PNC to cut 5,800 jobs after reporting 4Q loss
PNC Financial Services Group Inc., which became a major banking competitor in the Baltimore region last year by acquiring Mercantile Bankshares, announced plans to cut 5,800 jobs as it disclosed a $248 million fourth-quarter loss. The job cuts announced by PNC cover about 9.7 percent of the combined banks' 59,595-person work force, PNC said. The company expects to complete the cuts by 2011 to help save $1.2 billion annually.
AOL names new advertising chief
AOL, struggling to remake itself as an advertising-based company, has named former Yahoo executive Gregory Coleman as head of its online advertising unit, making him the third person in that role in 17 months. The unit revolves around Baltimore-based Advertising.com. Coleman, Yahoo Inc.'s former executive vice president for global sales, replaces Lynda Clarizio, who took the position last March. Clarizio had been charged with improving the integration of Advertising.com and other related acquisitions, but the effort appears to have run into problems as the recession crimps advertising budgets. Clarizio hasn't announced whether she will leave the company.
Yerman, Gaylord Brooks realty units to merge
The real estate brokerage arm of land developer Gaylord Brooks Realty Co. is merging with Yerman, Witman, Gaines & Conklin Realty, the real estate division of Baltimore-based Strata Group. Gaylord Brooks, also based in Baltimore, will continue developing land for residential communities. The company has developed more than 50 communities, mostly in northern Baltimore County. Gaylord's 10 real estate sales agents will become agents for Yerman, which now has 60 agents. The merged entity will be responsible for selling the 100 building lots Gaylord developed and has on the market in northern Baltimore, Carroll and Harford counties. Yerman, Witman expects to market the homes that eventually will be built on those lots, said William Yerman, chief executive of Strata. The two-year-old Strata also has a new-homes division, mortgage company, title company and financial services arm.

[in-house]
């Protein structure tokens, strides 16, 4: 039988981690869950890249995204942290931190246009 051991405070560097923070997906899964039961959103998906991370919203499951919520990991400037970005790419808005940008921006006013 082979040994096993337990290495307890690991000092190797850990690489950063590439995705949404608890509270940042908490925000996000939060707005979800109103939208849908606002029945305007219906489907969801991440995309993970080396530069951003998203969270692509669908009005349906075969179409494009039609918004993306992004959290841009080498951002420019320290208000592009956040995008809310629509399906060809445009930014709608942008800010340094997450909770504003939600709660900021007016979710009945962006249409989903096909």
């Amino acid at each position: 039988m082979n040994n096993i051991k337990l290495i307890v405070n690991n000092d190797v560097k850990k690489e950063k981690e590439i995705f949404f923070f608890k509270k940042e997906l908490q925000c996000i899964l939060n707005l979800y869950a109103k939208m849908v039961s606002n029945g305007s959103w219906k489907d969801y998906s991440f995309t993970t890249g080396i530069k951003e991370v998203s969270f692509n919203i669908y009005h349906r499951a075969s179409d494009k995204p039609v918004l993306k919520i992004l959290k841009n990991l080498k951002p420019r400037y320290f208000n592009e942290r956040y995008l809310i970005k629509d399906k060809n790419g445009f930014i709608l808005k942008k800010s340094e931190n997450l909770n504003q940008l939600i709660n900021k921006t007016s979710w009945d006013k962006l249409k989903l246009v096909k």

Wells Fargo defends, then cancels Vegas junket
WASHINGTON: Wells Fargo & Co. abruptly canceled yesterday a pricey Las Vegas casino junket for employees after criticism that it was misusing $25 billion in taxpayer bailout money. The company initially defended the trip after the Associated Press reported it had booked 12 nights beginning Friday at the Wynn Las Vegas and the Encore Las Vegas. But within hours, investigators and lawmakers on Capitol Hill had scorned the bank, and the company canceled. The conference is a Wells Fargo tradition. Previous all-expense-paid trips have included helicopter rides, wine tasting, horseback riding in Puerto Rico and a private Jimmy Buffett concert in the Bahamas.